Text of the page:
Reflection by Rodney Fox

 

May I speak in the name of God – Father, Son and Holy Spirit:  Amen

 

Today, the Fourth Sunday of Lent, is also kept as Mothering Sunday – which is not to be confused with Mothers’ Day.  The clue is in the name!  Mothering Sunday is about mothering or nurturing, and not just about mothers, as the everyday world tends to assume.  It is, of course, true that our mothers are, for most of us, the likeliest and principal source of our early nurturing, and so it is absolutely right that we should celebrate and be thankful for them on this day.  The great majority of us, however, are fortunate enough to have also had the benefit of ‘mothering’ or nurturing from a variety of other sources – fathers, grandparents, teachers, friends, church or work colleagues or even from kindly strangers – because mothering can come from unexpected sources, people aware enough to perceive a need and generous enough, like the good Samaritan, to try to meet it.

 

But let’s stick with mothers to start with because it is from their mothers that most people first experience the sort of self-giving, sacrificial love that Simeon was thinking of when he warned Mary that ‘a sword will pierce your heart too’ and that Michelangelo depicted so strikingly with his statue of Mary holding the body of her crucified son – The Pieta from St Peter’s in Rome.  Mothering usually brings great joy and fulfilment, but it also renders the mother vulnerable to anxiety, frustration and, at the worst, to serious suffering of the sort that Mary must have endured as she watched the crucifixion.  Of course, mothering can be a two-way thing – it was mothering, for example, that Jesus provided for his mother when from the cross he bade her a heart-wrenching farewell, saying to her ‘Here is your son’, and to John ‘Here is your mother’.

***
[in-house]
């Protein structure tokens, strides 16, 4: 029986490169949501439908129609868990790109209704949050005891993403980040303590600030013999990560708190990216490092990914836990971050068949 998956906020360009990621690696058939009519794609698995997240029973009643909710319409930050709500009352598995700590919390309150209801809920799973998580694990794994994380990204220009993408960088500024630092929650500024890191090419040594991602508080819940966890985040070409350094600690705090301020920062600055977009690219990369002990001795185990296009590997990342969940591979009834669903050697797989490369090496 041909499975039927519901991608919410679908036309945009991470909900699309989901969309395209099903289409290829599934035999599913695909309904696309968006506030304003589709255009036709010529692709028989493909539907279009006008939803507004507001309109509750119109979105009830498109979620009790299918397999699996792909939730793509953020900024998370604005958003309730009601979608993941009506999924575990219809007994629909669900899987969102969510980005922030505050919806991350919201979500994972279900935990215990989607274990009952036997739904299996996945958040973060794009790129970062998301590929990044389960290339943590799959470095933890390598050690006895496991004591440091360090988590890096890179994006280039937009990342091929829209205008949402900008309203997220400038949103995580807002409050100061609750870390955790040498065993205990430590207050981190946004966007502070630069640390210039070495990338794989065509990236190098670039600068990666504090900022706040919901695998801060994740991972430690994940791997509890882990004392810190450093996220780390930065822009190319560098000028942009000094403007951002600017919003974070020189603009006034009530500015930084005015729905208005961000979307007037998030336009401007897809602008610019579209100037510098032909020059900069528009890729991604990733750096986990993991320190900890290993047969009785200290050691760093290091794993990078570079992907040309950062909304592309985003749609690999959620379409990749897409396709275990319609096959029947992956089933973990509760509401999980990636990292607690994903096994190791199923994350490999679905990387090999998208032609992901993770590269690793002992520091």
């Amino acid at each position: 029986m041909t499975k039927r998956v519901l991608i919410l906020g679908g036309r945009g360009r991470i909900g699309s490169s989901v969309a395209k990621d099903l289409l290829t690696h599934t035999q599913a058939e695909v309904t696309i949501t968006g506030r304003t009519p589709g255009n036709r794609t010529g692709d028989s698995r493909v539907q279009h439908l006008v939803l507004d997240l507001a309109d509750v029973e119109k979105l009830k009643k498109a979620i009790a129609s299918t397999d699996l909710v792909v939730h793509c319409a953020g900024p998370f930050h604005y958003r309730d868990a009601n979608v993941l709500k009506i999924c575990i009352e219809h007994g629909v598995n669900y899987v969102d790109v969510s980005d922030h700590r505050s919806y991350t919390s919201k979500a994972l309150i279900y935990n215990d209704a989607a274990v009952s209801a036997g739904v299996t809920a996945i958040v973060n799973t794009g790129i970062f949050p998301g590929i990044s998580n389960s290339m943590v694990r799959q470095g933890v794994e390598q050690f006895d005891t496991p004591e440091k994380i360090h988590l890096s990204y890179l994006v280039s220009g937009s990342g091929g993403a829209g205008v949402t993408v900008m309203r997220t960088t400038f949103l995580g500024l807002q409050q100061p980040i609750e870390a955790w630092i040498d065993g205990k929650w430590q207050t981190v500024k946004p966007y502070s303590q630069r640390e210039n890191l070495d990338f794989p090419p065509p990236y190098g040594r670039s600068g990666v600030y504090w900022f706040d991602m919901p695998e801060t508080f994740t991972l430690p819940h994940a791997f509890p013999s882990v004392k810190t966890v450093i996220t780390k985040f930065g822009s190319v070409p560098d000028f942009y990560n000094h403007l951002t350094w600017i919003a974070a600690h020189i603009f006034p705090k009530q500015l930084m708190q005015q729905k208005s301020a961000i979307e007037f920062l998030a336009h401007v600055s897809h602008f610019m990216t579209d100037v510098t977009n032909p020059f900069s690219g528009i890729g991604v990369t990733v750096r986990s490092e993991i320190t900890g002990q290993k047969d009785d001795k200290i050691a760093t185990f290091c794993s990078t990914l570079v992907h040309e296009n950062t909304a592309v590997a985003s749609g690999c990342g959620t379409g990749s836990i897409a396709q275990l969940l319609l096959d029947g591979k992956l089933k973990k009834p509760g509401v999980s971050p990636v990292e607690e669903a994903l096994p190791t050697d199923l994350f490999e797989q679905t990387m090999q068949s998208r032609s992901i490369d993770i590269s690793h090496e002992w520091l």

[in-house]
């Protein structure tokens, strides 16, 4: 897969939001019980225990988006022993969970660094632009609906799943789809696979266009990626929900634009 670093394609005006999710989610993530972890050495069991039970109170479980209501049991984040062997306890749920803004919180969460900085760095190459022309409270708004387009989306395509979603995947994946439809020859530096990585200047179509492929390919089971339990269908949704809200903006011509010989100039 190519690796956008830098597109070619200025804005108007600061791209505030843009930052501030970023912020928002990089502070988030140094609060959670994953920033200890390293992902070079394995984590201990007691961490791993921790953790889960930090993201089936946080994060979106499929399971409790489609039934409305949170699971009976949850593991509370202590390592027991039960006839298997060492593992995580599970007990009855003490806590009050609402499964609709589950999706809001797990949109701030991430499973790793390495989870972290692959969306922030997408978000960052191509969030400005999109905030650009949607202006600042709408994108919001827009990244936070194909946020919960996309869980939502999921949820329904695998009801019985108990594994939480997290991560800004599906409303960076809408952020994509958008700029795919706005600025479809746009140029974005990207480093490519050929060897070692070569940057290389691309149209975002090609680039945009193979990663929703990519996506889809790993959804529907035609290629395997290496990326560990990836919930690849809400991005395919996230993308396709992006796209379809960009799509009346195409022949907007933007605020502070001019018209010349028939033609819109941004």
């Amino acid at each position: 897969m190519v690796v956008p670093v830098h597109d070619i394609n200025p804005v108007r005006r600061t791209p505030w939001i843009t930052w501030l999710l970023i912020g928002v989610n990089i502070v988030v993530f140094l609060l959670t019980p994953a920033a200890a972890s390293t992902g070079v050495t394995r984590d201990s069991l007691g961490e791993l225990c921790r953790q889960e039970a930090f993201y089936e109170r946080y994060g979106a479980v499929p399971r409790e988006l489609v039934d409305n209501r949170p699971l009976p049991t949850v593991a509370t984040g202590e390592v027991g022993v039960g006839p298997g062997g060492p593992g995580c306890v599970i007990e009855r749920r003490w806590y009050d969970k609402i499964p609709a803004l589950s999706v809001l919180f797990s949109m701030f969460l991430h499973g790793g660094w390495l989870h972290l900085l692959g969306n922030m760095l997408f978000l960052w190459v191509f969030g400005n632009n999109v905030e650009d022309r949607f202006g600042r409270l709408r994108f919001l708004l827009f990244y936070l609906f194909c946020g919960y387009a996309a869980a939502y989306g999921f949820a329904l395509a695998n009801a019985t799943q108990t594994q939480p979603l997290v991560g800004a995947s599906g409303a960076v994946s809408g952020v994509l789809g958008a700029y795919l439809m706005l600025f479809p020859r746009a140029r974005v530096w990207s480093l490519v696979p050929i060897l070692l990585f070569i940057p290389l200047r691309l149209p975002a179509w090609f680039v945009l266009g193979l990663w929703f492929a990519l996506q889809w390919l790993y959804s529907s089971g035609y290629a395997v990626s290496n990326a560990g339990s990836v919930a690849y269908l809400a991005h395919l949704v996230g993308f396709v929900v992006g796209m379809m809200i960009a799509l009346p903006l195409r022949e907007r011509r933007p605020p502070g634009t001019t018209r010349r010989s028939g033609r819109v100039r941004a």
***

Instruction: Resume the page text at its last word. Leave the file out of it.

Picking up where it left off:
So, let’s hear some more examples of mothering.  Poppy, aged seven, who wrote in a letter to a national newspaper, ‘I love my Mum because she is kind, caring, wonderful, amazing, beautiful, gorgeous, lovely, fantastic, wicked, fabulous, pretty, loveable, awesome, helpful, helps me with my homework and is the best mum ever’, provided us with a fabulous picture of the ideal mother (even if Mum may have had a hand in composing the letter!).  Or (I’ll call him) Robert, a pupil who I taught for some years before discovering that he was the sole carer for his wheelchair-bound mother, who without any fuss went home from school each day to cook the supper, keep up with the housework and get his homework done before helping his mother into bed.  A teenage boy who had had to learn how to provide costly mothering whilst most of his contemporaries were still looking to receive it.